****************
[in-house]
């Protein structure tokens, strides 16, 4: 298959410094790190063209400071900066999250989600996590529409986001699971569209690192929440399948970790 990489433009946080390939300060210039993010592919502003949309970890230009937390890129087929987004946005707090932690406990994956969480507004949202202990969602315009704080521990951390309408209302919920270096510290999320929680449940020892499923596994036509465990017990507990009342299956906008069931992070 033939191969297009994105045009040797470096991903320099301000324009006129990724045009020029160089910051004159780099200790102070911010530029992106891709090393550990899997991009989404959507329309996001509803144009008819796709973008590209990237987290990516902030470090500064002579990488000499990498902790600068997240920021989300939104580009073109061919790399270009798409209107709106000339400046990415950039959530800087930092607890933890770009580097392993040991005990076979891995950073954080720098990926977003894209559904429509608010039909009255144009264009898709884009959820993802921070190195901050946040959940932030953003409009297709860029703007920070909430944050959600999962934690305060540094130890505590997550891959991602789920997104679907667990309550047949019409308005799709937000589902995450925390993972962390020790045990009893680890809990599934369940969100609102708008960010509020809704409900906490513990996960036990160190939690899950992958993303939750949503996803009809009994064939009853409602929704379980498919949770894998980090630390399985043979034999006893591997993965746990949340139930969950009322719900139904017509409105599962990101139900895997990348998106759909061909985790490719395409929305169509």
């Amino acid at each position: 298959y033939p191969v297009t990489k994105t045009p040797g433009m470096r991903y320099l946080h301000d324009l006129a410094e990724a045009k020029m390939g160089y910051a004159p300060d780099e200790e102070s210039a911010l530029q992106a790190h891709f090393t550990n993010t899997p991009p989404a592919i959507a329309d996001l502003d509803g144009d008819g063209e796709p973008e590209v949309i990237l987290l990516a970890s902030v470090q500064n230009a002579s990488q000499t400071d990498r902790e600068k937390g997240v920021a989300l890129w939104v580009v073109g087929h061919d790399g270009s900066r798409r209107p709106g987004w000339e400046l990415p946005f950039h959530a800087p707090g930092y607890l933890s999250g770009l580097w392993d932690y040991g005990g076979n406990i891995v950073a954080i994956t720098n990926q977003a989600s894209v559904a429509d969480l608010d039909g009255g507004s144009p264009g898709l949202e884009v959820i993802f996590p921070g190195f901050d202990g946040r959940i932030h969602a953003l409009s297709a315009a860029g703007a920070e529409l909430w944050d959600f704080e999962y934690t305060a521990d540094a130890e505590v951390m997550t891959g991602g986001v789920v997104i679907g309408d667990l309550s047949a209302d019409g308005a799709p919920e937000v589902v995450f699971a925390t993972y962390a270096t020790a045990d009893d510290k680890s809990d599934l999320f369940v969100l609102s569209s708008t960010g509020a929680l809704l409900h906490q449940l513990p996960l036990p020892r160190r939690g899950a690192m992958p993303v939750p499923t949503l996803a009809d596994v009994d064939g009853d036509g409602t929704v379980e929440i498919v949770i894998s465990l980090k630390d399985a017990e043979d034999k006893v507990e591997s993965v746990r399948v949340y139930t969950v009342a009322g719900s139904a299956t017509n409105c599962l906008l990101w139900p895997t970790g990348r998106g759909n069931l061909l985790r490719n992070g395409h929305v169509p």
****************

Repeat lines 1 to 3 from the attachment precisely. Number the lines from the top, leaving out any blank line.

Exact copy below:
[in-house]
């Protein structure tokens, strides 16, 4: 298959410094790190063209400071900066999250989600996590529409986001699971569209690192929440399948970790 990489433009946080390939300060210039993010592919502003949309970890230009937390890129087929987004946005707090932690406990994956969480507004949202202990969602315009704080521990951390309408209302919920270096510290999320929680449940020892499923596994036509465990017990507990009342299956906008069931992070 033939191969297009994105045009040797470096991903320099301000324009006129990724045009020029160089910051004159780099200790102070911010530029992106891709090393550990899997991009989404959507329309996001509803144009008819796709973008590209990237987290990516902030470090500064002579990488000499990498902790600068997240920021989300939104580009073109061919790399270009798409209107709106000339400046990415950039959530800087930092607890933890770009580097392993040991005990076979891995950073954080720098990926977003894209559904429509608010039909009255144009264009898709884009959820993802921070190195901050946040959940932030953003409009297709860029703007920070909430944050959600999962934690305060540094130890505590997550891959991602789920997104679907667990309550047949019409308005799709937000589902995450925390993972962390020790045990009893680890809990599934369940969100609102708008960010509020809704409900906490513990996960036990160190939690899950992958993303939750949503996803009809009994064939009853409602929704379980498919949770894998980090630390399985043979034999006893591997993965746990949340139930969950009322719900139904017509409105599962990101139900895997990348998106759909061909985790490719395409929305169509």
């Amino acid at each position: 298959y033939p191969v297009t990489k994105t045009p040797g433009m470096r991903y320099l946080h301000d324009l006129a410094e990724a045009k020029m390939g160089y910051a004159p300060d780099e200790e102070s210039a911010l530029q992106a790190h891709f090393t550990n993010t899997p991009p989404a592919i959507a329309d996001l502003d509803g144009d008819g063209e796709p973008e590209v949309i990237l987290l990516a970890s902030v470090q500064n230009a002579s990488q000499t400071d990498r902790e600068k937390g997240v920021a989300l890129w939104v580009v073109g087929h061919d790399g270009s900066r798409r209107p709106g987004w000339e400046l990415p946005f950039h959530a800087p707090g930092y607890l933890s999250g770009l580097w392993d932690y040991g005990g076979n406990i891995v950073a954080i994956t720098n990926q977003a989600s894209v559904a429509d969480l608010d039909g009255g507004s144009p264009g898709l949202e884009v959820i993802f996590p921070g190195f901050d202990g946040r959940i932030h969602a953003l409009s297709a315009a860029g703007a920070e529409l909430w944050d959600f704080e999962y934690t305060a521990d540094a130890e505590v951390m997550t891959g991602g986001v789920v997104i679907g309408d667990l309550s047949a209302d019409g308005a799709p919920e937000v589902v995450f699971a925390t993972y962390a270096t020790a045990d009893d510290k680890s809990d599934l999320f369940v969100l609102s569209s708008t960010g509020a929680l809704l409900h906490q449940l513990p996960l036990p020892r160190r939690g899950a690192m992958p993303v939750p499923t949503l996803a009809d596994v009994d064939g009853d036509g409602t929704v379980e929440i498919v949770i894998s465990l980090k630390d399985a017990e043979d034999k006893v507990e591997s993965v746990r399948v949340y139930t969950v009342a009322g719900s139904a299956t017509n409105c599962l906008l990101w139900p895997t970790g990348r998106g759909n069931l061909l985790r490719n992070g395409h929305v169509p």